***Visit SwimDaily.com for an album of photos and video from the Uptons’ cover shoot | Click here to view a gallery of SI celebrity covers

As for the Bravess World Series chances, Reiter acknowledges that they do strike out a lot and have been devastated by injuries, and their highest paid player (B.J. Upton) had a really bad debut season. However, in October that may not matter, since Atlanta demonstrated for extended stretches this season that the team can get as hot as any club in baseball. “No team has demonstrated the potential to get hotter than the as-whole-as-they’re-going-to-get Braves, their beleaguered centerfielder included,” says Reiter. “It will all come down to the timing.” (PAGE 46)

*** Click here for more info on Tom Verducci’s article and here for more on Ben Reiter’s article


Flaw of Averages

41COVv22_PromoThey strike out a lot and have been devastated by injuries, and their highest paid player (B.J. Upton) had a really bad debut season in Atlanta. But SI’s Ben Reiter says that might not matter in October, especially since for extended stretches this season Atlanta demonstrated that they can get as hot as any club in baseball. “No team has demonstrated the potential to get hotter than the as-whole-as-they’re-going-to-get Braves, their beleaguered centerfielder included,” says Reiter. “It will all come down to the timing.” (PAGE 46)

Although the Braves won 96 games and had the NL East locked up by mid-August, their regular season was very disjointed. The Braves’ No. 1 starter, Tim Hudson, was lost for the season in late July with a broken ankle, and outfielder Jason Heyward recently returned from a fractured jaw suffered in August. In all, 18 Braves spent at least 15 days on the disabled list. As Atlanta gears up to host the Dodgers, flaws include a pitching staff that, despite its MLB-best 3.19 ERA, does not feature an ace in the mold of Clayton Kershaw or Adam Wainwright, and an offense that has a propensity to strike out. Nobody struggled more on the offense than B.J. Upton, who batted just .186 with nine home runs, 26 RBIs and the major’s second-worst OPS (.561) among players who made at least 400 plate appearances.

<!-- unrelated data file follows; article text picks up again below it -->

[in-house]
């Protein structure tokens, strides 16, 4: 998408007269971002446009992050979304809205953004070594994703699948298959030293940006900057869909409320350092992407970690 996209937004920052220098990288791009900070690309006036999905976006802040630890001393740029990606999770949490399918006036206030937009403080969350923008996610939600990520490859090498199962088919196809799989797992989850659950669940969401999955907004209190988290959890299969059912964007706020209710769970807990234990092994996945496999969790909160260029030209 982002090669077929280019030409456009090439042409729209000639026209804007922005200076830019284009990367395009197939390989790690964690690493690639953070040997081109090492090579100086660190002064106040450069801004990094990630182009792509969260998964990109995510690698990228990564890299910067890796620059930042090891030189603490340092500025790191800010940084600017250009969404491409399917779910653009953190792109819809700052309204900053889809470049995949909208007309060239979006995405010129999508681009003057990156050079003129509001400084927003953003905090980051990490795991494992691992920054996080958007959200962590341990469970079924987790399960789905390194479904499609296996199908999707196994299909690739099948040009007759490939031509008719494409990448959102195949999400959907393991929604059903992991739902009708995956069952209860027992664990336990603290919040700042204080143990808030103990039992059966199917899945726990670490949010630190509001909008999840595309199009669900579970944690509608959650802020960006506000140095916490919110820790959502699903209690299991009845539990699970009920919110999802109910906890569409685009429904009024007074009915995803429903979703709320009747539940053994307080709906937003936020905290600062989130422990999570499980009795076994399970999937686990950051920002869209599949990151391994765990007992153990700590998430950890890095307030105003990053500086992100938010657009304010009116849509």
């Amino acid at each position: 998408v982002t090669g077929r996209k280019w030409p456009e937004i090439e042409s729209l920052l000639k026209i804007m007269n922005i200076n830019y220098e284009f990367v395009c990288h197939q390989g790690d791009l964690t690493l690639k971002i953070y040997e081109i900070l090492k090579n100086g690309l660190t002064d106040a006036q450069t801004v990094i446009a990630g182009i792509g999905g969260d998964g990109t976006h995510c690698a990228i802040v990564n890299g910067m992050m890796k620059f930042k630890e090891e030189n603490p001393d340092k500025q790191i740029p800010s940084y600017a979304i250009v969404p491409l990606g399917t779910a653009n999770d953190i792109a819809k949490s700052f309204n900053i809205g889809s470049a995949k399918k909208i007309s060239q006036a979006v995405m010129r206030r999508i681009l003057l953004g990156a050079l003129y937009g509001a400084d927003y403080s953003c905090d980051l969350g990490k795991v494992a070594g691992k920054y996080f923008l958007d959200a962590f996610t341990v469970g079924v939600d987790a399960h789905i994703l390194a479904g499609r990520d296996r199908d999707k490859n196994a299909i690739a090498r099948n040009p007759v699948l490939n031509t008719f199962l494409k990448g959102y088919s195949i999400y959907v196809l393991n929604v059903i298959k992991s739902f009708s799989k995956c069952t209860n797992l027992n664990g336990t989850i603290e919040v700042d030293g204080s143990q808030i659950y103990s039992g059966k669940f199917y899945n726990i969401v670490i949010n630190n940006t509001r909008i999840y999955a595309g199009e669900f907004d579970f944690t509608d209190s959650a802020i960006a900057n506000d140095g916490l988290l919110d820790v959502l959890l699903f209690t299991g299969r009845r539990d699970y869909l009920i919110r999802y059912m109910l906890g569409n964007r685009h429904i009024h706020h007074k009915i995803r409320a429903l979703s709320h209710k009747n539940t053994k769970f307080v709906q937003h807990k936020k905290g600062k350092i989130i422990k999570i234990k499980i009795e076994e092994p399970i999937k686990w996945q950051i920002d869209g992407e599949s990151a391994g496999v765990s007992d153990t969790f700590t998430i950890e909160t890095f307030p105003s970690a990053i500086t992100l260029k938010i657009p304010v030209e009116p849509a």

Upton has been largely silent about his struggles, perhaps because he knows few will feel sorry for the franchise’s highest-paid player in history.  “You know what, man—it can wear on you over time,” he says. “In the midst of searching for things to get right, I kind of didn’t help myself. If I’d just stuck with what my body knows to do at the plate, I think things might have turned out a little better. Tinkering with the wrong things, when I should have left those things alone.” (PAGE 40)

A rival scout tells Reiter that the presence of B.J.’s younger brother Justin, who had a solid season (27 home runs, a .354 OBP, a 122 OPS+), has not helped him. “B.J. is in pull mode, trying to hit home runs like his brother, when he’s really a gap-to-gap guy,” the scout says. “Having his brother there puts pressure on B.J. to perform, especially when he’s making all the money.” (PAGE 42)

In the past, however, October has proved to be a fresh start for B.J. In 2008, when he was a 24-year-old Tampa Bay Ray, he had a bad regular season but then produced one of history’s great playoff performances. He hit seven home runs and drove in 16 runs, leading the Rays to the World Series.

Reiter notes that for stretches this season, the Braves’ offense has actually produced at a very high level. In the month of July, the Braves were second in the majors in runs scored and ranked an acceptable 12th in strikeouts. They also had three winning streaks this season of at least eight games. “For two, three, four weeks at a time, it was like we were just playing slo-pitch softball,” says Braves hitting coach Greg Walker. “If that happens at the right time, watch out.” (PAGE 46)


Sports Illustrated NHL Preview: Blackhawks Will Repeat As Stanley Cup Champs

40COVv25blackSPORTS ILLUSTRATED’s NHL Preview—on newsstands now—breaks down the 2013-14 season with 20 pages of scouting reports chock full of analysis, 40COVv25pengstory lines and conference power rankings, as well as SI’s Stanley Cup prediction. Who will take home the most famous trophy in sports? SI predicts that the Blackhawks will defeat the Penguins and become the first team to repeat as Cup champs since the 1997–98 Red Wings. Blackhawks forward Patrick Kane is featured on the national cover of this week’s SI, his first cover appearance. Penguins center Sidney Crosby (sixth SI cover) appears on a regional cover.